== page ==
Top stories January 6-10


Teachers want $1 000 a month- Zimbabwe’s teachers were today reported to be seeking salaries of at least US$1 000 a month. They currently earn between $300 and $480 per month but the Consumer Council of Zimbabwe says a food basket for an average family of five now costs $540 a month. In December civil servants were reported to be demanding a minimum wage of US$543 which is in line with the poverty datum line. Finance Minister Patrick Chinamasa said in his 2014 budget that the government will raise the salaries of civil servants to the current poverty datum line but this would be staggered to leave room for continued funding of government operations. The government will also improve the welfare of civil servants through the provision of non-monetary benefits in such areas as housing.

Zimbabwe at the bottom
Zimbabwe was ranked at the bottom of the total wealth rankings in Africa with US$7.2 nearly 80 times smaller than that of its wealth neighbour South Africa which topped the list. A report released by New World Wealth today showed that North African countries dominated the list despite their troubled times. South Africa had total wealth of US$571.2 billion. Politically volatile Egypt was ranked second with total wealth of US$367.6 billion followed by Africa’s most populous nation, Nigeria with US$227.5 billion. Algeria was in fourth place followed by Morocco. They had total wealth of US$225 billion and US$190.7 billion respectively. Zimbabwe was the only country with total wealth below US$10 billion. Second last was Mozambique with US$10.1 billion followed by Uganda with US$12.2 billion, Zambia with US$12.9 billion and Botswana with US$13 billion. Botswana has, however, only two million people.


10 days
Zimbabwe’s platinum miners have been given 10 days from today to submit proposals for the establishment of a refinery in the country. The government intends to ban the export of raw platinum at the end of this year and started levying 15 percent on export of raw platinum at the beginning of this month. Mining companies were given two years to establish a refinery last year but argued that local production is too low to justify the setting up of a refinery. Current platinum output is about 430 000 ounces a year. Mining companies have said this needs to be at least 500 000 ounces to justify the establishment of a refinery which requires an investment of at least US$3 billion.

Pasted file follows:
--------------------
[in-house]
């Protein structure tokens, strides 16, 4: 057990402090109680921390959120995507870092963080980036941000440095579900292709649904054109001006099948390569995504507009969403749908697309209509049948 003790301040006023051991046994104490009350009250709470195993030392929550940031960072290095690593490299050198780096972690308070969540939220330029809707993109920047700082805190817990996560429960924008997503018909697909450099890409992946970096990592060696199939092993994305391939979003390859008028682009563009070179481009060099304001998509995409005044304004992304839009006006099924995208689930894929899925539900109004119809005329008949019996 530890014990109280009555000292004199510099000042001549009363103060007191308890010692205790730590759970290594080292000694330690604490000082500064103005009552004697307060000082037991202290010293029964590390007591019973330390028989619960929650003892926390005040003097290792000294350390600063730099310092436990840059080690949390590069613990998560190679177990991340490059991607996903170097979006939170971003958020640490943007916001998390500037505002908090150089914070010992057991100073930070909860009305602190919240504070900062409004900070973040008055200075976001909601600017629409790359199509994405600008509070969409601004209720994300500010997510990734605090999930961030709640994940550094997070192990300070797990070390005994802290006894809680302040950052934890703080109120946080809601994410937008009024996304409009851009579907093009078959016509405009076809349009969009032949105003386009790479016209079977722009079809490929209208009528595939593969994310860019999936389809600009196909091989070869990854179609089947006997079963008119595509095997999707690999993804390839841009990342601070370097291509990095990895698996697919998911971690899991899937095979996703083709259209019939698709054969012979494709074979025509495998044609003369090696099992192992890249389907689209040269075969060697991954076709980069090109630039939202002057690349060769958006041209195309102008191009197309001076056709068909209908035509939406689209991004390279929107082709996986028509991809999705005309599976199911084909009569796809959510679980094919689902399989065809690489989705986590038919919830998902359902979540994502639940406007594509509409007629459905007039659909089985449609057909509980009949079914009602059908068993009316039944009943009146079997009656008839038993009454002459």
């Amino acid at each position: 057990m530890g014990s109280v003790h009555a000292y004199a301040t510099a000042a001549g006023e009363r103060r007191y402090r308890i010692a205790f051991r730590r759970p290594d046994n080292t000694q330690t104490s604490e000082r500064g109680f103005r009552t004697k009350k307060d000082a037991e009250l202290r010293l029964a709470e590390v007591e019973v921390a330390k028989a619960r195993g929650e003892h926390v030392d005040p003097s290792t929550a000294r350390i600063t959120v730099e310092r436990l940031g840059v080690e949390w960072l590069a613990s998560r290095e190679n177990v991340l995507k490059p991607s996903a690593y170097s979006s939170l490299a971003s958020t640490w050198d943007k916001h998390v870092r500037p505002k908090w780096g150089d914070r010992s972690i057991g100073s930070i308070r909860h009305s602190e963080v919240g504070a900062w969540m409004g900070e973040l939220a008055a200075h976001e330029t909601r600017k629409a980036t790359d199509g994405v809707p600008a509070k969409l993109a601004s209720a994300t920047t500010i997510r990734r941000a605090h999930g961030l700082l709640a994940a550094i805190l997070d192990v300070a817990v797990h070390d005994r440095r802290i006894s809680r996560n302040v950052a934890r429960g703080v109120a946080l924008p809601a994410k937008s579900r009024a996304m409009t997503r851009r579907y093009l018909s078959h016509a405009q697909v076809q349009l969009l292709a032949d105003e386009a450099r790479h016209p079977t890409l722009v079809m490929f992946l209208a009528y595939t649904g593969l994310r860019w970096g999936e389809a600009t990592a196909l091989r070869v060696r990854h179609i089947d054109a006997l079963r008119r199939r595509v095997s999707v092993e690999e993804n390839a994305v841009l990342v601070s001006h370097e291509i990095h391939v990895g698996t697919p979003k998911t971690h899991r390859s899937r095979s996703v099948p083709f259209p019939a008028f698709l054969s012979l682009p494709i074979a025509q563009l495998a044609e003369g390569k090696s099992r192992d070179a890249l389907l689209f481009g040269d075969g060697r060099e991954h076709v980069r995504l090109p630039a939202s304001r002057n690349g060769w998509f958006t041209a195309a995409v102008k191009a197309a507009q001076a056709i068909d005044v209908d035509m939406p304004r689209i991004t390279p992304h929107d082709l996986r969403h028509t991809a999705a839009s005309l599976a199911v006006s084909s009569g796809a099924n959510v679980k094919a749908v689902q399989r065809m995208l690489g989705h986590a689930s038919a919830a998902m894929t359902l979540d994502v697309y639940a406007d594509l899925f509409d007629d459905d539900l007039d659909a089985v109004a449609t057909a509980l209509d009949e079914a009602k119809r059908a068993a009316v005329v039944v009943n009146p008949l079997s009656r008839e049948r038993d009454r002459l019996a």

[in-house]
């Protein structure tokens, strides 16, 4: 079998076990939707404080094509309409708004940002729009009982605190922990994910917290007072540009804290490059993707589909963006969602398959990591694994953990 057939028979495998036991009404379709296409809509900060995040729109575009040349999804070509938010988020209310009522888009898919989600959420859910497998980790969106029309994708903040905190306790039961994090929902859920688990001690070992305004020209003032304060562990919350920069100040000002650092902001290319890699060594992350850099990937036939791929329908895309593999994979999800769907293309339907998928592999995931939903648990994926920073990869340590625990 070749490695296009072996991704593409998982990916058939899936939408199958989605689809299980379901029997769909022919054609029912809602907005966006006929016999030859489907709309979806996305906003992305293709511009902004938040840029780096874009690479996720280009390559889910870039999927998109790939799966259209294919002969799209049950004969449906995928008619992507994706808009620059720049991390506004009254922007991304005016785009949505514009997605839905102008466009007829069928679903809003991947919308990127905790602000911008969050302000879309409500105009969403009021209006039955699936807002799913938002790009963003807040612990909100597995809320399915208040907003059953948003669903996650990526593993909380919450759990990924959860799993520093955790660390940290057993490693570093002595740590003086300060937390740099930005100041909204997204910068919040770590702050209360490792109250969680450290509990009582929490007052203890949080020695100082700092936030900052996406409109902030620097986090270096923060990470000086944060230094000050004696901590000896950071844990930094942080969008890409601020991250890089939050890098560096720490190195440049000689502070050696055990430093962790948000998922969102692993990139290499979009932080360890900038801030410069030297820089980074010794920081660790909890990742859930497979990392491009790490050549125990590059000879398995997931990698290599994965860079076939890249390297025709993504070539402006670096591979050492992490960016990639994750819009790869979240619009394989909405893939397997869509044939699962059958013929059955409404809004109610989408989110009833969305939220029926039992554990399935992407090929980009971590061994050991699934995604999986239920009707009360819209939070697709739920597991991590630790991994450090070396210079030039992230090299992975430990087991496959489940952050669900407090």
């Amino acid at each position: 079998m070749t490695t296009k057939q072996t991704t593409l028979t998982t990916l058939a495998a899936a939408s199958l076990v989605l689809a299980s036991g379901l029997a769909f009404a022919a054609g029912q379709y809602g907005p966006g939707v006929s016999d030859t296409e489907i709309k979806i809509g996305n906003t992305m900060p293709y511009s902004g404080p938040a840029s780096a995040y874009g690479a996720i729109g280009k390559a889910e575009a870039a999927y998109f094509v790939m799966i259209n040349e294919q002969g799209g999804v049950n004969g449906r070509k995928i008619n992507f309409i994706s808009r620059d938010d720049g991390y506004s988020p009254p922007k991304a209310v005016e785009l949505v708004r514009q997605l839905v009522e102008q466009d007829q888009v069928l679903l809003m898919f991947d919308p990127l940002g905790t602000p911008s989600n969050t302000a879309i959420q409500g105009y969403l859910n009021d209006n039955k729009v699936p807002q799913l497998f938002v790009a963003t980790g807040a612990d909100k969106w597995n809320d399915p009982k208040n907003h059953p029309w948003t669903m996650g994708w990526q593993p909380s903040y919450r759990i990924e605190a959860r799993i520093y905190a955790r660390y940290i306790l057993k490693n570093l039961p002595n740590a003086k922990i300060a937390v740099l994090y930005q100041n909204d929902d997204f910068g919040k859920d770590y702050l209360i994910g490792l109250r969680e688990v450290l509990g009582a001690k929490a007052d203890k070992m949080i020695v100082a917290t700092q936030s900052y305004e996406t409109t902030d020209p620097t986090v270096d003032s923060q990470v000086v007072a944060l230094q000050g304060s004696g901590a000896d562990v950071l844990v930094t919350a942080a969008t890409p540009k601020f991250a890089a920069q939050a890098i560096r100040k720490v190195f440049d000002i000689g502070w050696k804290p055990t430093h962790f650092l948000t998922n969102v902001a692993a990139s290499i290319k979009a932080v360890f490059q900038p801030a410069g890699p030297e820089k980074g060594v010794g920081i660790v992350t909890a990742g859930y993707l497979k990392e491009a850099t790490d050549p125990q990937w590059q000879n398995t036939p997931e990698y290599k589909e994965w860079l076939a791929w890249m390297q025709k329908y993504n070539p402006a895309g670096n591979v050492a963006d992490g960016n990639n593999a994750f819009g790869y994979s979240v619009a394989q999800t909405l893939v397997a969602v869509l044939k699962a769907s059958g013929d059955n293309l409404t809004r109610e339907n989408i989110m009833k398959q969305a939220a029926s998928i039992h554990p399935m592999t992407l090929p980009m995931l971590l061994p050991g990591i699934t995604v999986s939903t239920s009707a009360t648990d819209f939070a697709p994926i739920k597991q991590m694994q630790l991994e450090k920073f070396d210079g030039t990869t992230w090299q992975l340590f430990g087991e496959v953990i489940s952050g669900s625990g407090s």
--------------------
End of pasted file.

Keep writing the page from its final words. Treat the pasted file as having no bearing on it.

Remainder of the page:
Write your own history
Vice-President Joice Mujuru today called on Zimbabweans to write the history of the country’s liberations struggle as the heroes that were involved in liberating the country are dying one by one. “I cry that this vital sentence which is and should be part of a national narrative is going to be buried away today: unread by those who live, unreadable to all those who follow. I am talking about Cde Chirenda’s great grandchildren who may never know or grasp the work he did in his lifetime. I am talking about my own great grandchildren who may never know or remember him. I am talking about your great grandchildren, dear comrade, who may never know your history, our history and thus their history as well….We have not written our story, we have great but mute heroes. We have not narrated our experiences even to this generation that lives. Much worse, our experiences are buried away with us, rendered eternally mute, when we die, one at a time we are all gone one day. Unless they spoke when they live, dead comrades don’t tell stories and our individual stories are a vital part of the story of our generation, of our people, our nation, our country. Who shall tell it? When? The veterans like Chirenda are going, are gone, who shall testify to his greatness? “While they tell us that history belongs to the victors, our own situation cedes victory to those who lost the war. Our history has no tellers. We need to change history by writing it. Let’s begin now so we shape a heritage for our children, for generations to come who deserve to inherit and get inspired by the great deeds of their forbearers,” she said.


MDC and ZANU-PF battle for civil servants
The Movement for Democratic Change and the Zimbabwe African National Union- Patriotic Front are now battling for the sympathy of civil servants, the biggest labour force in the country. MDC Shadow Minister for Labour Paurina Mpariwa today called for fresh elections saying ZANU-PF had failed to turn around the country’s economy and to address the issue of civil servants’ salaries. Public Service and Labour Minister Nicholas Goche said the fate of civil servants will be addressed next Wednesday when the government meets representatives of civil servants. “We have our position as government and we will first reveal that position, what we have to offer and negotiate from.” Mpariwa said Goche should implement and honour his party’s promises made during the 2013 elections that all public servants would be awarded above poverty datum line salaries and have better working conditions.


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Charles Rukuni
The Insider is a political and business bulletin about Zimbabwe, edited by Charles Rukuni. Founded in 1990, it was a printed 12-page subscription only newsletter until 2003 when Zimbabwe's hyper-inflation made it impossible to continue printing.


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